NEA fellowship allows IU East professor to write about power of horses in lives of women
Jean Harper was in the barn, working with her horse, when a conversation sparked the title for her latest book, "Horses and Divorces."
She'd been grumbling about her then-husband, who was beginning to object to how much time she was spending at the stables.
"A young woman, listening to me, just nodded knowingly. 'Horses and divorces,' she said," said Harper, an associate professor of English at IU East. "I asked her what she meant and she explained: Her mother, an attorney, often handled divorce cases initiated by middle-aged women who had, mid-life, taken up horseback riding. 'Horses change you,' this young woman said. And shrugged, as if, that's the way it goes."
The things Harper said she experienced after her own eventual divorce -- independence, strength, self-reliance -- are also things learned through being with a horse.
"Horses do change you," she said. "They changed me. So the book is my story, but it is also the story of the power of horses, especially in the lives of women."
Harper's work on the nonfiction prose book will be supported by a National Endowment for the Arts Fellowship for writing. She's the only person in Indiana to receive the fellowship in literature this year, designed to give writers time and freedom to pursue their work.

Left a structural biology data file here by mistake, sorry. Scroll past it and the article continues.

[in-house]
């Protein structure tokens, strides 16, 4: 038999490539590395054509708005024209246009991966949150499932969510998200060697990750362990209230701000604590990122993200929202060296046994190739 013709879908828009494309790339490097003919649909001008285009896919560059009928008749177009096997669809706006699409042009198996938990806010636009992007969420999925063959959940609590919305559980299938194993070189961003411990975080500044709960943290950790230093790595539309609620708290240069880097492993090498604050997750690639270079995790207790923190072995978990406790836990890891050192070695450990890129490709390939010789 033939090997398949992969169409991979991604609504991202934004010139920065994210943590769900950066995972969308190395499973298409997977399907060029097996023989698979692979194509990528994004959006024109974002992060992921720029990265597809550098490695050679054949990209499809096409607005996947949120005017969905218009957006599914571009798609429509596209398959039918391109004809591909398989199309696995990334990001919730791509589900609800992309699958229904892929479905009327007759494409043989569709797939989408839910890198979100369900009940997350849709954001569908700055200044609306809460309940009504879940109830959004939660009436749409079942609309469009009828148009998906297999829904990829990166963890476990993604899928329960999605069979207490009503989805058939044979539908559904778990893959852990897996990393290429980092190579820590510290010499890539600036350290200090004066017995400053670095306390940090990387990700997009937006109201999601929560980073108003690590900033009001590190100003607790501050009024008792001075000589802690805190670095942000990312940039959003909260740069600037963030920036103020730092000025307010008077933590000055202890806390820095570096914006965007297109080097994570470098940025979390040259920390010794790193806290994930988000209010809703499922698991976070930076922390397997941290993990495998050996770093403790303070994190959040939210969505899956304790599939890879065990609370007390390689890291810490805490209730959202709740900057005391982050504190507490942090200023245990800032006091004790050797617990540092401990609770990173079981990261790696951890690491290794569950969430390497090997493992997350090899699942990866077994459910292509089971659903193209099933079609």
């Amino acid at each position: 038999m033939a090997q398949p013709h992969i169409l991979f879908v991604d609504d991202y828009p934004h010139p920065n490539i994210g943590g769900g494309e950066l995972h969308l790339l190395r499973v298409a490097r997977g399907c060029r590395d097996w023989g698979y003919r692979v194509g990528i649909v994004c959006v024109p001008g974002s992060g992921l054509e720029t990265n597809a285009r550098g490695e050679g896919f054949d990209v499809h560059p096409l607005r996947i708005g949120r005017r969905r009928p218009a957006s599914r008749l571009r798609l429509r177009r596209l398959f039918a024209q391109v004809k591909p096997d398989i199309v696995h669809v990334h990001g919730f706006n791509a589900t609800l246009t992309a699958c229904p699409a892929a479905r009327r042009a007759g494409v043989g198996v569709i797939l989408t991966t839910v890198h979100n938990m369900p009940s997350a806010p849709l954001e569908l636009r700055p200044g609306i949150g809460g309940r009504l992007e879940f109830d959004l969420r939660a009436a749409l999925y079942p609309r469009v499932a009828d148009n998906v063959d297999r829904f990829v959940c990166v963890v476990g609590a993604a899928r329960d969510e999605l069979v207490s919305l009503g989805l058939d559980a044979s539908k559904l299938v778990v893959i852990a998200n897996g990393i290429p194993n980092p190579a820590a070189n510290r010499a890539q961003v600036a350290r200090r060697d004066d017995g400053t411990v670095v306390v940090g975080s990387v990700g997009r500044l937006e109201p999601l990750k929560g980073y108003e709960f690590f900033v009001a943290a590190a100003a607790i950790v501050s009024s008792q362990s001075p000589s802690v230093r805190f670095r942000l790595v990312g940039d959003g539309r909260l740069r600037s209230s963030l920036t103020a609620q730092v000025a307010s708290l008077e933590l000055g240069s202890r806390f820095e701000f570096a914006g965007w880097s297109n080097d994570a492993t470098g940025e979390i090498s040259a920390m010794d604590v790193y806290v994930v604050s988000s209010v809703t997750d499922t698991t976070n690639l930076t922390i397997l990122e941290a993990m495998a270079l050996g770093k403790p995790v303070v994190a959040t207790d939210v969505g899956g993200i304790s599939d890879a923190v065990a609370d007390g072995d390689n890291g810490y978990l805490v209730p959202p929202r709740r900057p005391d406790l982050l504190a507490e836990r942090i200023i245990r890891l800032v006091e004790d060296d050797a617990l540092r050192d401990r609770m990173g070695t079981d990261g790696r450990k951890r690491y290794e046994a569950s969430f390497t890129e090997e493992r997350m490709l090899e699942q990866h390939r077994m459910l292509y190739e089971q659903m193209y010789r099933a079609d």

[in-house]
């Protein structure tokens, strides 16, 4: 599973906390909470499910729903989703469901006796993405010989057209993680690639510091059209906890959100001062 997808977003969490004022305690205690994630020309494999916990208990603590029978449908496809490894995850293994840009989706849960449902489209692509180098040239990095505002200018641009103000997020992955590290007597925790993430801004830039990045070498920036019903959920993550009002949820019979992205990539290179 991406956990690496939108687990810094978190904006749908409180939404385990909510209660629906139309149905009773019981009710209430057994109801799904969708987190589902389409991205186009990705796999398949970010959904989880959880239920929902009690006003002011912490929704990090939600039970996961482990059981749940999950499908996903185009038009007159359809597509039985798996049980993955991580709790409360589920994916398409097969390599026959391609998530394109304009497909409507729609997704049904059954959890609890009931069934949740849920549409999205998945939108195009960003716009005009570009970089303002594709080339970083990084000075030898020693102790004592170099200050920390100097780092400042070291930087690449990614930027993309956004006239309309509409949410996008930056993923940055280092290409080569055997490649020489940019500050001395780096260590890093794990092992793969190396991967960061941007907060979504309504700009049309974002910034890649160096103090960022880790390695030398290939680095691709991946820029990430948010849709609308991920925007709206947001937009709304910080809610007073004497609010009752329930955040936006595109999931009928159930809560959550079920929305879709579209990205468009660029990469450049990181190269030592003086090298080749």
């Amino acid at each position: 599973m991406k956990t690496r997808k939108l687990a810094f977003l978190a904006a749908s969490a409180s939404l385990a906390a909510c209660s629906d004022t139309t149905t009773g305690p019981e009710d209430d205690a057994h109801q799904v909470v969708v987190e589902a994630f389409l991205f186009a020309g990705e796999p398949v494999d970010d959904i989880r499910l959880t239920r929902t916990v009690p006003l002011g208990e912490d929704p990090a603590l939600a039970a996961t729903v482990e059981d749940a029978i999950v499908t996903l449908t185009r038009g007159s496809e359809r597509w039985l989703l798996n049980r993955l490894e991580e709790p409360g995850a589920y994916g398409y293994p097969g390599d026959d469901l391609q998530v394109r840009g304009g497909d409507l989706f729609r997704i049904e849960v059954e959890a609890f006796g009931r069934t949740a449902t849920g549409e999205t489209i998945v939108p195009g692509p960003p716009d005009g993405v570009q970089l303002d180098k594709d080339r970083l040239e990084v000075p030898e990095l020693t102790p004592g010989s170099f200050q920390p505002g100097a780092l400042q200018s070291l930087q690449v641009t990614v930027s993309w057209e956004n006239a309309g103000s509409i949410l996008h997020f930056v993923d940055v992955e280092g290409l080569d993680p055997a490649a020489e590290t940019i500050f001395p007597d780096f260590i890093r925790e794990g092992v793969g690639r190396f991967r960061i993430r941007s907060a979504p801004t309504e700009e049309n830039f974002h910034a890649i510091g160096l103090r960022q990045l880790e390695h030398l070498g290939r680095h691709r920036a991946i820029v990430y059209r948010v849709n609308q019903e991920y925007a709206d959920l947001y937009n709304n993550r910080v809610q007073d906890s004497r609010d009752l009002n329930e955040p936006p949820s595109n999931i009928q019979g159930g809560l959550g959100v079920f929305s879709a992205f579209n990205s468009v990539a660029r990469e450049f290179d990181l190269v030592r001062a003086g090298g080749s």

"Receiving an NEA Fellowship is a huge honor, and I'm incredibly thrilled to receive this," Harper said. "I am also very grateful to Indiana University East for all the support I've been given over the years to do the work of writing that enabled me to earn this fellowship."
The National Endowment for the Arts is an independent agency of the federal government and has awarded more than $4 billion to support artistic excellence, creativity and innovation for the benefit of individuals and communities. The NEA extends its work through partnerships with state arts agencies, local leaders, other federal agencies and the philanthropic sector.
North American Review, the oldest literary magazine in the United States, will also publish a chapter from Harper's book manuscript in 2012.
"The School of Humanities and Social Sciences is extremely proud of Jean Harper's work. Both the NEA Fellowship and publication in the North American Review are tremendous achievements that attest to Jean's success as a writer and researcher," said Katherine Frank, dean of IU East's School of Humanities and Social Sciences.
Harper lives in Hagerstown, Ind. She received her Master of Fine Arts in Creative Writing from Emerson College and her Bachelor of Arts in English from Earlham College.